[Vision2020] State purchase of Lochsa land talks are continuing
moscowcares at moscow.com
Thu Dec 27 02:25:47 PST 2018
As the geographical beauty of Idaho degenerates to . . . “I remember when . . . “
Memories will always recall . . .
Courtesy of the Idaho County Free Press at:
State purchase of Lochsa land talks are continuing
County commission ‘would not oppose’ the concept
Discussion continues on an idea that would greatly increase the amount of state land in Idaho County. The concept put forward in June by state forester David Groeschl calls for the Idaho Department of Lands to buy out Western Pacific Timber’s Upper Lochsa land, then complete a trade with the Forest Service to acquire other land in Idaho County and perhaps elsewhere in North Central Idaho. Though a Forest Service proposal for a land trade directly with WPT was called off amid an uproar several years ago, IDL’s proposal may now face a clearer path to completion.
Idaho County Commissioners Skip Brandt and Denis Duman last week signed off on a letter to Gov. Otter and the Idaho Land Board which states the county “would not oppose the concept” even though “concerned about the loss of tax dollars that ultimately benefit our schools.”
“Should the acquisition move forward, Idaho County would be interested in reviewing the details prior to taking a firm position,” the board wrote in the Dec. 11 letter, which the county CC’d to Sen. Jim Risch, which the Free Press has published online at idahocountyfreepress.com/documents.
The county had opposed the Forest Service proposal due to a potential decrease in local tax revenue that would arise from converting taxable private land to tax-exempt public land.
Last year, conservation organizations put the state’s history of selling land to private parties under heightened scrutiny. Earlier this month, IDL concluded a review of historic endowment trust land sales – in which the state sold land to private parties – to determine whether or not some land sales may have violated the state constitution.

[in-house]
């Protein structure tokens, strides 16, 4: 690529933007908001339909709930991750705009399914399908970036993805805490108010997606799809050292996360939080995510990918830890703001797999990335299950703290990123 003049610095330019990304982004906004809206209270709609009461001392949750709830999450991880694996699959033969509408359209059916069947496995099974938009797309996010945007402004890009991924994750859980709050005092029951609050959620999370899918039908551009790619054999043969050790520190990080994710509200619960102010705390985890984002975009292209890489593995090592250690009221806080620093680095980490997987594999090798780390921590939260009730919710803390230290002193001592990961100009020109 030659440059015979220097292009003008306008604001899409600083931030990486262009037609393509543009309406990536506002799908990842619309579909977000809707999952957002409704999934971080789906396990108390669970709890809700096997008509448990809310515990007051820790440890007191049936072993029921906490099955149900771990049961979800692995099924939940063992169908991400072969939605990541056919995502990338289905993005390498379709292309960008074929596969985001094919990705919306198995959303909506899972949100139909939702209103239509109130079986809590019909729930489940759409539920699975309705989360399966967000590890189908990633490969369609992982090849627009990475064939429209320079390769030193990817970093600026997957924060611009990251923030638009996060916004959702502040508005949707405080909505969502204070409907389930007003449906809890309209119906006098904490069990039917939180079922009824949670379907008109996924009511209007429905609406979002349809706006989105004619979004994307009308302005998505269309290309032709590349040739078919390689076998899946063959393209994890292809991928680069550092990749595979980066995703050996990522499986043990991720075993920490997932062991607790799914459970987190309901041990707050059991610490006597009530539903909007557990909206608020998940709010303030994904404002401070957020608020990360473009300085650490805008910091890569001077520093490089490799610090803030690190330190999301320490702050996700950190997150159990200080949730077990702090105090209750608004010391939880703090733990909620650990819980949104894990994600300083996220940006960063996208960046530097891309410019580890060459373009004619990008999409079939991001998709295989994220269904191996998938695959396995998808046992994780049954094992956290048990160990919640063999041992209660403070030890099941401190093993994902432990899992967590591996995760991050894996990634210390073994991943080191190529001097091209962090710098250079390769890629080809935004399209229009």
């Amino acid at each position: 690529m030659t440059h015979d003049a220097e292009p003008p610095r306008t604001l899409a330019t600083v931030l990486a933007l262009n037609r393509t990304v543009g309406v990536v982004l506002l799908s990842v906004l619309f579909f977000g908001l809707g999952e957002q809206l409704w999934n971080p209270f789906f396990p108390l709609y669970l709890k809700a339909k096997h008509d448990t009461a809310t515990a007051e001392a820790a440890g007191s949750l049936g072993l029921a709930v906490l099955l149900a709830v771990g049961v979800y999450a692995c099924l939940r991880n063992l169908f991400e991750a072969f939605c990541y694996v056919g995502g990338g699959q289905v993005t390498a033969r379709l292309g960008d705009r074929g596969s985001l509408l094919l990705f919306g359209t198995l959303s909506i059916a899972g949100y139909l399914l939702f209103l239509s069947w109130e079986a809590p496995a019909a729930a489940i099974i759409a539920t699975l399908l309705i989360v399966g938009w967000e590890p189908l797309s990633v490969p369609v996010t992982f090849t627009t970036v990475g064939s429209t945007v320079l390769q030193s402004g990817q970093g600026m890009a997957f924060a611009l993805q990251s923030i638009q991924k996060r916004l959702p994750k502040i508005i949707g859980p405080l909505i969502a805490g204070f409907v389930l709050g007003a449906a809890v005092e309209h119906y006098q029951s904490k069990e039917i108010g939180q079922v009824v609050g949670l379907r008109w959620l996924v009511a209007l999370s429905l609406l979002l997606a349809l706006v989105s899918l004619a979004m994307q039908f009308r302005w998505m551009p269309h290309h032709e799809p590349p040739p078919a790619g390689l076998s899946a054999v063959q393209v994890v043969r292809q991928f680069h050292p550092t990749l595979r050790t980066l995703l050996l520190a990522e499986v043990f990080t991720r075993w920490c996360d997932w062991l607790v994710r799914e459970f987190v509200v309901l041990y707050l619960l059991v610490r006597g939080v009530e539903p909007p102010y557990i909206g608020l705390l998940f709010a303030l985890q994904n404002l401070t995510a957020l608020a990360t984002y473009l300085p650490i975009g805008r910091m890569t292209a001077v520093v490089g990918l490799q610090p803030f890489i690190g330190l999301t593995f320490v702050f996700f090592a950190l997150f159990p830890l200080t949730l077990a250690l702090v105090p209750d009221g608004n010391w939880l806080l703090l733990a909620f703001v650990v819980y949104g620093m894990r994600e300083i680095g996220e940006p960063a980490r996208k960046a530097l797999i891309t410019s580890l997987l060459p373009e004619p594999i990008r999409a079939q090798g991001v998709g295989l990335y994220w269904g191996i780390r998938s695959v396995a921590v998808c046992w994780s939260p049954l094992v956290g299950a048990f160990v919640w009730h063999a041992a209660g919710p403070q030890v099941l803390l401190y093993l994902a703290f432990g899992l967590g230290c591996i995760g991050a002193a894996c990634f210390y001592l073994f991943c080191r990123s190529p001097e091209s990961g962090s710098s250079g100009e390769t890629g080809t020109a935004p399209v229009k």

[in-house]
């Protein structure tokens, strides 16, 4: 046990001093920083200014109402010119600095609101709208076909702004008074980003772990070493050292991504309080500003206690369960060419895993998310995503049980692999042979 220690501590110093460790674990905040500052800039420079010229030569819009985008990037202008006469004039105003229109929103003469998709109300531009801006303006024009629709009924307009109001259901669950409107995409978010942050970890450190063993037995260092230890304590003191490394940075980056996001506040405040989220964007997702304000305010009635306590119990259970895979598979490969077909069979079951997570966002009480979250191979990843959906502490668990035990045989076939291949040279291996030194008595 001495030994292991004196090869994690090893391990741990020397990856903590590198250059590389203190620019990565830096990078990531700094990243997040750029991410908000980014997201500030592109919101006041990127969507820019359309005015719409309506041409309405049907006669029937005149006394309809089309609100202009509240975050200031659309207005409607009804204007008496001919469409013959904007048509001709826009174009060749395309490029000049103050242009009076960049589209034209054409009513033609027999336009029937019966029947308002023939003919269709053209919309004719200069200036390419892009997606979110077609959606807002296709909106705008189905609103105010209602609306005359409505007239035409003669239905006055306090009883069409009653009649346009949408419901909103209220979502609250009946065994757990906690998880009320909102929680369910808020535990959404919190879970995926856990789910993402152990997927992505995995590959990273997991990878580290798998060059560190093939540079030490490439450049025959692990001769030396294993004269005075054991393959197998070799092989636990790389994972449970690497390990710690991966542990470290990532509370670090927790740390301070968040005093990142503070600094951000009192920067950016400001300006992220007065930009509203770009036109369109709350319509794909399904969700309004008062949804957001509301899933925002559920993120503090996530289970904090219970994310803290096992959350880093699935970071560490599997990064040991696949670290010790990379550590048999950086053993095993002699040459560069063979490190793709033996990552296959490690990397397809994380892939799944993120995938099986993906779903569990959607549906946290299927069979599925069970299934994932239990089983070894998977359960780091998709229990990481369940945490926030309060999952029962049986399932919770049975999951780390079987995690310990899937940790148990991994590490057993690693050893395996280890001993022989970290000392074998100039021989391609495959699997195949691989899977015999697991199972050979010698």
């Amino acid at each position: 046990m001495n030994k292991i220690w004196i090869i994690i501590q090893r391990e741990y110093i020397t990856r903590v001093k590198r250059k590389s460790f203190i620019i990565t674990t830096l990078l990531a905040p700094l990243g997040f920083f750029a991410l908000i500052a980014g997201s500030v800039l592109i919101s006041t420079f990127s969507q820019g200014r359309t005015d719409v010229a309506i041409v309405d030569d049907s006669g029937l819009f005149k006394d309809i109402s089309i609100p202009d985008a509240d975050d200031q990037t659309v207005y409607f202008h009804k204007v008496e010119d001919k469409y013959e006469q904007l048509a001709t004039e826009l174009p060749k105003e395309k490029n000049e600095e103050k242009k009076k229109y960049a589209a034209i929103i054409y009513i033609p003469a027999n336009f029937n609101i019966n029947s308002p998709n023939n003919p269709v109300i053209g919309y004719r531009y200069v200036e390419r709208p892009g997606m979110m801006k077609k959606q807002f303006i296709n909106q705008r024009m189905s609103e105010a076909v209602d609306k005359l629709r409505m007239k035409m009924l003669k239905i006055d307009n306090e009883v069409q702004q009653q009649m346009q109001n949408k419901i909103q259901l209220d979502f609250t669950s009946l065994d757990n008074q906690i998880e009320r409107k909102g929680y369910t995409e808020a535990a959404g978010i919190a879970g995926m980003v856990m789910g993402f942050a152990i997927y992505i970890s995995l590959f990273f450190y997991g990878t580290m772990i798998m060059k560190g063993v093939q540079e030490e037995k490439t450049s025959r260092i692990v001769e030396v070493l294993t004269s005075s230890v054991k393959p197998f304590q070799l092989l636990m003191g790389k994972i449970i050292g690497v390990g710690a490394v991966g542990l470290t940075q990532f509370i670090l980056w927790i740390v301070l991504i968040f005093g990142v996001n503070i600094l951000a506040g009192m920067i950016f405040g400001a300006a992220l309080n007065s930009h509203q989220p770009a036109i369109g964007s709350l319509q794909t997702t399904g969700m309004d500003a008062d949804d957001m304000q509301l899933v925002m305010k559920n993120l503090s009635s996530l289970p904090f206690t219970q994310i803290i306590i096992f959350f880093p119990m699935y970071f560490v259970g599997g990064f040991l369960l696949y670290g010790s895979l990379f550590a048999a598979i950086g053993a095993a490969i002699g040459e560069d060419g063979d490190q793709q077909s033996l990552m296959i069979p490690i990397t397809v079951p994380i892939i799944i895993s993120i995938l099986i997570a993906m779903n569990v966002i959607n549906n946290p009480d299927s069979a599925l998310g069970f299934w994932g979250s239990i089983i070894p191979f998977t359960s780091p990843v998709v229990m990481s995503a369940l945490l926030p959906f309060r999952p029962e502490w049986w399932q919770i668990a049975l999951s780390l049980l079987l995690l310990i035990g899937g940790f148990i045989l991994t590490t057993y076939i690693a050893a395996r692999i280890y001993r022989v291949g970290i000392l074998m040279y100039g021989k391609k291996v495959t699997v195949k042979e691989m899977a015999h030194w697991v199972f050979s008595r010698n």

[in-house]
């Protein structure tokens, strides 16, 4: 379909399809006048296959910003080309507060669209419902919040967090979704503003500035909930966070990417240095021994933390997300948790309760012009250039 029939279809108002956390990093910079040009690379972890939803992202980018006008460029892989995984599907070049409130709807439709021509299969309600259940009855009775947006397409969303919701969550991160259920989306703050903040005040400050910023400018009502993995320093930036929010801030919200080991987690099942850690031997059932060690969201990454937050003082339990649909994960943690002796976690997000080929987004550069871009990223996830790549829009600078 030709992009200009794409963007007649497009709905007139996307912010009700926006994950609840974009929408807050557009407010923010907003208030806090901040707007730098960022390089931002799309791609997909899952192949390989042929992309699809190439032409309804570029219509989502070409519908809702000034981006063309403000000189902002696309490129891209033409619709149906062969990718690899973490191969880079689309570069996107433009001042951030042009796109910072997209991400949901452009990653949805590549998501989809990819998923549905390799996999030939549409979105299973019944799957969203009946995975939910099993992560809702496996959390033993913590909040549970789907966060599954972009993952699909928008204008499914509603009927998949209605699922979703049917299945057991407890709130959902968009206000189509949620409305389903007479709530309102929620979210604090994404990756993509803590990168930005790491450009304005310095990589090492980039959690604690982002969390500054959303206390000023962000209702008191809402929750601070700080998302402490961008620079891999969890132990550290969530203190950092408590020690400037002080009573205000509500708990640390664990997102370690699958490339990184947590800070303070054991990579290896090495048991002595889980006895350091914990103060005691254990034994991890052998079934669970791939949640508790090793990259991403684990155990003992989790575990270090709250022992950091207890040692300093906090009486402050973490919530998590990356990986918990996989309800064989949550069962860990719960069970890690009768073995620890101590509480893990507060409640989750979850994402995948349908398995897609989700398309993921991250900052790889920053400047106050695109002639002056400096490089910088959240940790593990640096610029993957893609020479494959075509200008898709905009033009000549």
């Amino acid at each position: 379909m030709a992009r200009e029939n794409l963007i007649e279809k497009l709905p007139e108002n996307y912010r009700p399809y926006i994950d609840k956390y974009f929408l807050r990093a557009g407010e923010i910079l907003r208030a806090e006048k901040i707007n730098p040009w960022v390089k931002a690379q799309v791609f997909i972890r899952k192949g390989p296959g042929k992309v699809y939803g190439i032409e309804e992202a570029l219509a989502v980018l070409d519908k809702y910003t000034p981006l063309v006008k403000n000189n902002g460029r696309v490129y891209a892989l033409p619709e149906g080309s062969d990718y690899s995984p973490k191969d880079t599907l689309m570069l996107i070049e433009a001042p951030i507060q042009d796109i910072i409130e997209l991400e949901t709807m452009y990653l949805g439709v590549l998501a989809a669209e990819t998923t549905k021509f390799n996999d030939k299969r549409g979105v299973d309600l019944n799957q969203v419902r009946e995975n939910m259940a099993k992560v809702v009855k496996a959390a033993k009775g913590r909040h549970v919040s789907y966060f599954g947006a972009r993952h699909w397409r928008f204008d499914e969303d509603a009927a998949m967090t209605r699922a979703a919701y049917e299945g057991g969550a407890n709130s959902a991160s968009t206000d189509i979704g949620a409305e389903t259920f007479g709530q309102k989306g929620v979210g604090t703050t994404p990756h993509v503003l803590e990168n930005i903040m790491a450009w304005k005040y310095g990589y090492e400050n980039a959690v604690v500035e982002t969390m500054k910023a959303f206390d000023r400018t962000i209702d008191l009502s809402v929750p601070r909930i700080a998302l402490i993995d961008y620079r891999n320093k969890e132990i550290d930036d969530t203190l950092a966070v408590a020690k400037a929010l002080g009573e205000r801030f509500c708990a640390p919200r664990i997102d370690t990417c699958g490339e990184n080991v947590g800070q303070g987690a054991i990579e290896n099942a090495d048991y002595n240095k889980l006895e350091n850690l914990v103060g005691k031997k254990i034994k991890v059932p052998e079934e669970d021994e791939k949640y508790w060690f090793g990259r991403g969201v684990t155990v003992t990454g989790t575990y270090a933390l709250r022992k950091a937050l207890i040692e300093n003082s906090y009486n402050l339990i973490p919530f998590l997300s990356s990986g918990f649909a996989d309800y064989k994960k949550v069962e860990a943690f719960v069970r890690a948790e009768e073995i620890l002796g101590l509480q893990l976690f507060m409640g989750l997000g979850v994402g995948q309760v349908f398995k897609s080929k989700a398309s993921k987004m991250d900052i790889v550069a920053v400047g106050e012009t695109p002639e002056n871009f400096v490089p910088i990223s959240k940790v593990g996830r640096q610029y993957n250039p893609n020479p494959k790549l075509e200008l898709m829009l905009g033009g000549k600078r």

“Idaho was granted approximately 3.6 million acres of land at statehood to generate revenue for Idaho’s public school system and other State of Idaho institutions,” IDL stated in a Dec. 4 press release. “The state’s founders decided to keep some of the lands to be held in trust to generate revenue…and to sell other lands to help settle Idaho. Idahoans passed constitutional amendments throughout history limiting the number of acres that can be sold to an individual. Approximately 2.4 million acres of endowment land remain today.”
According to the agency’s review, IDL flagged 166 names that “appear to have more than the legally allowable acres attributed to their names” out of 39,681 transactions.
“The transactions involving the 166 individuals or entities all occurred prior to 1983, with half of them occurring before 1916,” IDL noted in its press release. “It is possible some acreages in violation of the Constitution may have occurred with some of the 166 individuals or entities.”
Idaho Conservation League and the Wilderness Society – which had called attention to the state’s land sales in February 2017 – said IDL’s findings “only deepens concerns…that the Idaho Land Board may have, over a period of decades, sold state lands in a manner that violated the state Constitution.”
“The state’s tendency to liquidate state land – even to the point of breaking legal limitations – illustrates why Idahoans should be careful to keep public lands in public hands,” Idaho Conservation League government relations director Jonathan Oppenheimer said. “Ultimately, it’s everyday Idahoans who lose out when the lands they use for hunting, fishing, camping, snowmobiling, and hiking are sold off and gated.”
IDL’s review report can be read in full online at idahocountyfreepress.com/documents or idl.idaho.gov/news-media/2018-releases/land-transaction-review-report.pdf.
IDL’s review report concludes, in part, that the agency’s “capabilities and practices have changed significantly through time.”
“That change is apparent today, as the department has turned its focus on acquiring rather than disposing of endowment lands,” the review report notes. “In the past 10 years, the department has sold only 670 acres while purchasing 5,703 acres in the same timeframe.”
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